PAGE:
District 51 school updates would require $270 million

A statewide review of conditions at more than 8,000 schools revealed a $13.9 billion price tag for making each school energy efficient and able to foster a comfortable learning environment, and for completing deferred maintenance projects.

The Statewide Financial Assistance Priority Assessment does not list or rank specific schools and their needs, but lists the monetary amounts needed to meet all of the school condition and energy needs and changes needed to make schools “suitable” for learning.

In School District 51, fixing building conditions, which may include changes ranging from updating heating and cooling systems to repairing roofs, would cost the most at: Fruita Monument High School, $16.25 million; Grand Junction High School, $16 million; and Central High School, $12.25 million.

As for making a school suitable for learning, which means having enough space to learn, meeting technology needs and so on, the greatest costs for meeting state guidelines would come at: Central High, $15.1 million; Grand Junction High, $12.1 million; and Orchard Mesa Middle School, $8.3 million.

The report found 25 local schools don’t need to spend a dime on energy improvements. The District 51 schools that would have to spend the most to become energy efficient by state standards are: Fruita Monument High, $71,846; Grand Junction High, $65,259; and Central High, $60,420.

The report rated schools by how much it would cost to bring the buildings up to snuff — $270 million — versus how much it would cost to replace the schools entirely — $606.5 million.

Four District 51 schools — Gateway School, Loma Elementary, Mount Garfield Middle School and Scenic Elementary — would have to spend more than 50 percent of the cost of replacing the building to make the grade for building conditions, suitable learning environment and energy efficiency.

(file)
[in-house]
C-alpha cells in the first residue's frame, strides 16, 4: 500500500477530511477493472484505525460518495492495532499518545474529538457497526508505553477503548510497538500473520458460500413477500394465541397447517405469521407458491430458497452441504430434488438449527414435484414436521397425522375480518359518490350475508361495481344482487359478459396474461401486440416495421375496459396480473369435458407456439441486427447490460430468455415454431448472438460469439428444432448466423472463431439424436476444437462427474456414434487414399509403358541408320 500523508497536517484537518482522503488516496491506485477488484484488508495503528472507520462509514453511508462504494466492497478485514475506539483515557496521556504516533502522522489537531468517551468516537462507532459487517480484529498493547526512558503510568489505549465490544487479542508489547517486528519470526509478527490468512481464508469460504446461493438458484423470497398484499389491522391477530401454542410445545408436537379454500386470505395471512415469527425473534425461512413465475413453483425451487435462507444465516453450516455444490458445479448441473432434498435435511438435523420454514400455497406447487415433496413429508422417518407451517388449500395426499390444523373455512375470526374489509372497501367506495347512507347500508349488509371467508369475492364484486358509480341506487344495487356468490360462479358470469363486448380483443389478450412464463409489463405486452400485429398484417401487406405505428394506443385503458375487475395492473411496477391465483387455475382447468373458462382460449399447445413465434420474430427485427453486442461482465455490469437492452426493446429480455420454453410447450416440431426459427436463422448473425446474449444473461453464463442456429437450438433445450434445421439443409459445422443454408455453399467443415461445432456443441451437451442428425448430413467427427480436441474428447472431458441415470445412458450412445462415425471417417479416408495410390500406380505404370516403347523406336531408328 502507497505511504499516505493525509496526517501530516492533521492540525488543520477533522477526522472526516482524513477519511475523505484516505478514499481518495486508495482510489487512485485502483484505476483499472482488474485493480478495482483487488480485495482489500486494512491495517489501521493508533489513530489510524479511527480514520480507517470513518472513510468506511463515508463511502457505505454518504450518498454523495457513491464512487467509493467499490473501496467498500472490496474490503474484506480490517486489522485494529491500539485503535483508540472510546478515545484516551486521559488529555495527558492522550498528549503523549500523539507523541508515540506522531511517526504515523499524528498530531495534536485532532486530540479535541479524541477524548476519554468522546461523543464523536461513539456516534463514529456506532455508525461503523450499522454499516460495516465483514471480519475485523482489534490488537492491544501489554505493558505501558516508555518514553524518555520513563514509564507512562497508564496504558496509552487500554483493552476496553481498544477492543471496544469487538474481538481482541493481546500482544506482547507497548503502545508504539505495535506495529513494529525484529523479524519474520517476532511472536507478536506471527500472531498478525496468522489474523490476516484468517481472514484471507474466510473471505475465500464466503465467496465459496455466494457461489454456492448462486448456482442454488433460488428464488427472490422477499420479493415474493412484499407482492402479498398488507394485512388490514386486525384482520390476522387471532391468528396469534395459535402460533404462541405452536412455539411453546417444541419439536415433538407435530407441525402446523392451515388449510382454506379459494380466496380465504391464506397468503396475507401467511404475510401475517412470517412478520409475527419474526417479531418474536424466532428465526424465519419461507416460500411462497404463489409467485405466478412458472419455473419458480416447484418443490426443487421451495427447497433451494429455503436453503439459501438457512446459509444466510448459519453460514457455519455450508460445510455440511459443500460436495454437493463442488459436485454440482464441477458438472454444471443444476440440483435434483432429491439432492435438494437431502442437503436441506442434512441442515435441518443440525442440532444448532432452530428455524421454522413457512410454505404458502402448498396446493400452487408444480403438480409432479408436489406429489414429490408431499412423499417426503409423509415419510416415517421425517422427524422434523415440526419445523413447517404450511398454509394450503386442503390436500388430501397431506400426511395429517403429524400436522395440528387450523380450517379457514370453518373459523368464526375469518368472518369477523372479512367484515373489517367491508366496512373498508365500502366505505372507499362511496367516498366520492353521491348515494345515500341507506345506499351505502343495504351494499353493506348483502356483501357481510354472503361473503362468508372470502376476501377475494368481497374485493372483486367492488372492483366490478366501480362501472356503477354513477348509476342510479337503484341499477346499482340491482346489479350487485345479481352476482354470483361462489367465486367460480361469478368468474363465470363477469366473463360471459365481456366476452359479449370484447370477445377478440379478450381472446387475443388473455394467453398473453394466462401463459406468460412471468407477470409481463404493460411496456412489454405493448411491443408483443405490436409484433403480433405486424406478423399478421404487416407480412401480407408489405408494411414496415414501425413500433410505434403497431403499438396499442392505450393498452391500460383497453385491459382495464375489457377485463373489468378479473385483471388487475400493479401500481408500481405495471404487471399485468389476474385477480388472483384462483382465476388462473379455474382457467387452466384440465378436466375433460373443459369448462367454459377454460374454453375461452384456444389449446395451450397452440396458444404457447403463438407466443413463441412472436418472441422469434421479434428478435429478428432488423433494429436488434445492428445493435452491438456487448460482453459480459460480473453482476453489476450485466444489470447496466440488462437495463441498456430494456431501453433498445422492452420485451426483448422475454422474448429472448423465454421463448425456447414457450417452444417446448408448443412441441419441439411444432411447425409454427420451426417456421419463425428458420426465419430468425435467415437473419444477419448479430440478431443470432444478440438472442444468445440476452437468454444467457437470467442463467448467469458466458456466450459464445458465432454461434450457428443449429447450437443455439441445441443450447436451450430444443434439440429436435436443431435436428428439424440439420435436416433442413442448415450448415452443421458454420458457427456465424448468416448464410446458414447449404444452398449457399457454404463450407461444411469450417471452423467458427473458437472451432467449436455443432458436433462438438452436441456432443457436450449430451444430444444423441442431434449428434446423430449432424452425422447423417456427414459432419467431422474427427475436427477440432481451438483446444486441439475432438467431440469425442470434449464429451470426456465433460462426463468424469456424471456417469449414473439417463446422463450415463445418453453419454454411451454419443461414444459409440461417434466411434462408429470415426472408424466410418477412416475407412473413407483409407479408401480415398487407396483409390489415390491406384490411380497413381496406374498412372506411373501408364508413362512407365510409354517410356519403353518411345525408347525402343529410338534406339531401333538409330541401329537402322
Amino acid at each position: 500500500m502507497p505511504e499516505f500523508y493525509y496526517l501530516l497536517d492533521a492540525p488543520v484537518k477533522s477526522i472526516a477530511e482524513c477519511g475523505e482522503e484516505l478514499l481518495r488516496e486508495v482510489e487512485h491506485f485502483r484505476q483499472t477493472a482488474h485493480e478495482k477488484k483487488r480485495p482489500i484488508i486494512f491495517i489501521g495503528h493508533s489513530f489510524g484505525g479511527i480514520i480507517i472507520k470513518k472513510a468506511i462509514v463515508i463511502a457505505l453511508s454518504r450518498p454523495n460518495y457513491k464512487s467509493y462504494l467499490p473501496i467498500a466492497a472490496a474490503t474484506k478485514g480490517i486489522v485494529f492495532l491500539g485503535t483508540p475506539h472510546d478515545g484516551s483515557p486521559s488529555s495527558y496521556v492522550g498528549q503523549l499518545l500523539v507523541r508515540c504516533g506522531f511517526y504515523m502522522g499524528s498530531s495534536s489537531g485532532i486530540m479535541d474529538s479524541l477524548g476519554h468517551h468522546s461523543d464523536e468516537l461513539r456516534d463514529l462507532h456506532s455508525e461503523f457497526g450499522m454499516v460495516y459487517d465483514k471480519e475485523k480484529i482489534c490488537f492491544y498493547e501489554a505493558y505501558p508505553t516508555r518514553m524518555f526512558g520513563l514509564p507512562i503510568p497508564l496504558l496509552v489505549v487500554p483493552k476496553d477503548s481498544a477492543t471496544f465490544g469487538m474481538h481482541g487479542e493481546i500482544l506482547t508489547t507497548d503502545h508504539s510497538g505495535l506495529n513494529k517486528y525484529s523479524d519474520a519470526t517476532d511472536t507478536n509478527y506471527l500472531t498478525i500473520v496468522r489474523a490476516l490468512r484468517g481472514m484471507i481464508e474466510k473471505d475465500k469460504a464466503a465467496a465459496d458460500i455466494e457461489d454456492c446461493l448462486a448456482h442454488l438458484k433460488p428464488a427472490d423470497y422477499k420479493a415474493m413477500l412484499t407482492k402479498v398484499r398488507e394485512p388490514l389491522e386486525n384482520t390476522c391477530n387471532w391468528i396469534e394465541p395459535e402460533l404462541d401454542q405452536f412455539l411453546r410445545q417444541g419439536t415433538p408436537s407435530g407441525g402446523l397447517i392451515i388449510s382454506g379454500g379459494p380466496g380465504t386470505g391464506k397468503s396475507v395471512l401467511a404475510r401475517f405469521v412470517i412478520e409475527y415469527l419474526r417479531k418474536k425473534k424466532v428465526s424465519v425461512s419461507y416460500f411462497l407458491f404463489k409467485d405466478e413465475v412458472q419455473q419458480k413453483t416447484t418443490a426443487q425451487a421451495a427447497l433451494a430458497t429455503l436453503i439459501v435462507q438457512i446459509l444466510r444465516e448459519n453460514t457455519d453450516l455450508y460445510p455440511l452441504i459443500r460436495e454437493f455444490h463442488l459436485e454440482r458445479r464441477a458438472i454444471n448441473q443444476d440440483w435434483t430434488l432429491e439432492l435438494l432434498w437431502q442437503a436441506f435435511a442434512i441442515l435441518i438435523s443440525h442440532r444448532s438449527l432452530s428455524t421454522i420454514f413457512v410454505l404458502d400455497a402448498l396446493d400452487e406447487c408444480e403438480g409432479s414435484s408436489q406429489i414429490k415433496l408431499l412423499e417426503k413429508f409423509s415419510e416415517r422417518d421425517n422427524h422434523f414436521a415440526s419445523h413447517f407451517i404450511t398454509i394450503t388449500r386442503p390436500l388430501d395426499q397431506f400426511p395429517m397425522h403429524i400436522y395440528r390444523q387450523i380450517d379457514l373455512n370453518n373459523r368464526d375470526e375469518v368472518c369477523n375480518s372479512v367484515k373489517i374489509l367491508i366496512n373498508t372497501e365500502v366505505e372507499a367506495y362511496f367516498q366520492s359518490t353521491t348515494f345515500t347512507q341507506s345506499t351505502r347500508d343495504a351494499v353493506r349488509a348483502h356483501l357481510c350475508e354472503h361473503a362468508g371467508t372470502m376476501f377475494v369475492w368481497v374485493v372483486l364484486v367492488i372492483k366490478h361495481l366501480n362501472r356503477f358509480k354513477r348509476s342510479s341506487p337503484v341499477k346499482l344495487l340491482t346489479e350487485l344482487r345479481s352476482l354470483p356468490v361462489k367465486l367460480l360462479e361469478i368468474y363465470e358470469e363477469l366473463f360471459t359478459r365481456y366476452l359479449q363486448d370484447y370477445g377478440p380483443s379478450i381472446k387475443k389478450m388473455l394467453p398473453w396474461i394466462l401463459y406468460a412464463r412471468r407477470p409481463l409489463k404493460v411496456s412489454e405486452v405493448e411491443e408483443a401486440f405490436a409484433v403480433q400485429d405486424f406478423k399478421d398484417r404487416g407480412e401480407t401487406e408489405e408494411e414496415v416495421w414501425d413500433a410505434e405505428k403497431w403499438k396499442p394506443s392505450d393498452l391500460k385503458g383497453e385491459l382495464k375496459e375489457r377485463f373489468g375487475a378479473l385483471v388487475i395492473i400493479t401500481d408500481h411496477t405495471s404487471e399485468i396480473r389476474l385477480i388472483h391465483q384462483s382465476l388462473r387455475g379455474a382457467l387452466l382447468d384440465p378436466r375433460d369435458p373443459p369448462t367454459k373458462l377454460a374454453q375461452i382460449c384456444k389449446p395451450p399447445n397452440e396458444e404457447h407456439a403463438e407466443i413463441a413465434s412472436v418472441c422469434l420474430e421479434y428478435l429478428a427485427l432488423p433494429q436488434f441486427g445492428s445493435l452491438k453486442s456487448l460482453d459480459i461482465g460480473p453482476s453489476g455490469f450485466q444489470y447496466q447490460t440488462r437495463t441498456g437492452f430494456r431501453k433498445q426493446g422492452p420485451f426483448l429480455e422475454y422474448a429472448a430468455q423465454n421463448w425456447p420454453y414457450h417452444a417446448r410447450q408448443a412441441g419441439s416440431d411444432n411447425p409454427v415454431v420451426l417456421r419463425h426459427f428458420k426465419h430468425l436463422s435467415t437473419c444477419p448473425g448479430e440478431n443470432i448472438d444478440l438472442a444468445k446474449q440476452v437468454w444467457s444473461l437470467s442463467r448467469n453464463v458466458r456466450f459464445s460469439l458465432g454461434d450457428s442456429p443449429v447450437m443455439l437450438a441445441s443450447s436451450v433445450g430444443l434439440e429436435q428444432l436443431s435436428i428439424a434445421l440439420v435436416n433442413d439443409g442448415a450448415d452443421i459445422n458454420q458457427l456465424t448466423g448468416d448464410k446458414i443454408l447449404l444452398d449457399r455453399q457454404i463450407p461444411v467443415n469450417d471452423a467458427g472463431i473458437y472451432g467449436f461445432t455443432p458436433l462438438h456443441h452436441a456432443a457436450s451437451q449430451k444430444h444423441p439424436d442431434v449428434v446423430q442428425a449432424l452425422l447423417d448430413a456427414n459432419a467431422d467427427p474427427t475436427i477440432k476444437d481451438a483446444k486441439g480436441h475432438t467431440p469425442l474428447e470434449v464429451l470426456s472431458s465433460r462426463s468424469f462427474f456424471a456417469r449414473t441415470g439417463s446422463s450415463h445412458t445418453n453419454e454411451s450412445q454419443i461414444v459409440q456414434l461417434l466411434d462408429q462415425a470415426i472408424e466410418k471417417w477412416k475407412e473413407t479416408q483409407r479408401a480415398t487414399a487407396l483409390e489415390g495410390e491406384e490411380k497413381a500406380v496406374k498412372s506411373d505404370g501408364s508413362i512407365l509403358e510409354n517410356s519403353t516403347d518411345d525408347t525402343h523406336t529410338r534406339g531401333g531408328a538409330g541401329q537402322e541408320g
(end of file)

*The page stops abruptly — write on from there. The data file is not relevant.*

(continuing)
The Public School Capital Construction Assistance Board performed a financial-assistance-priority assessment during the current school year and released the results Thursday. The board used public-school-facility-construction guidelines as a basis for evaluation and will use the results to help prioritize which schools will receive Building Excellent Schools Today (BEST) grants for school improvements.

Some repairs would address making the schools more functional, accessible or code compliant, but the study found 88 percent of the fixes needed to improve school conditions involve deferred maintenance.

If construction and maintenance needs continue to be deferred, the study’s authors project capital school conditions will more than double in level of deterioration.

Capital needs alone would cost $9.4 billion if construction takes place in the next three years, and the study estimates another $10.2 billion would be tagged onto that figure if capital needs are put off until as late as 2023.


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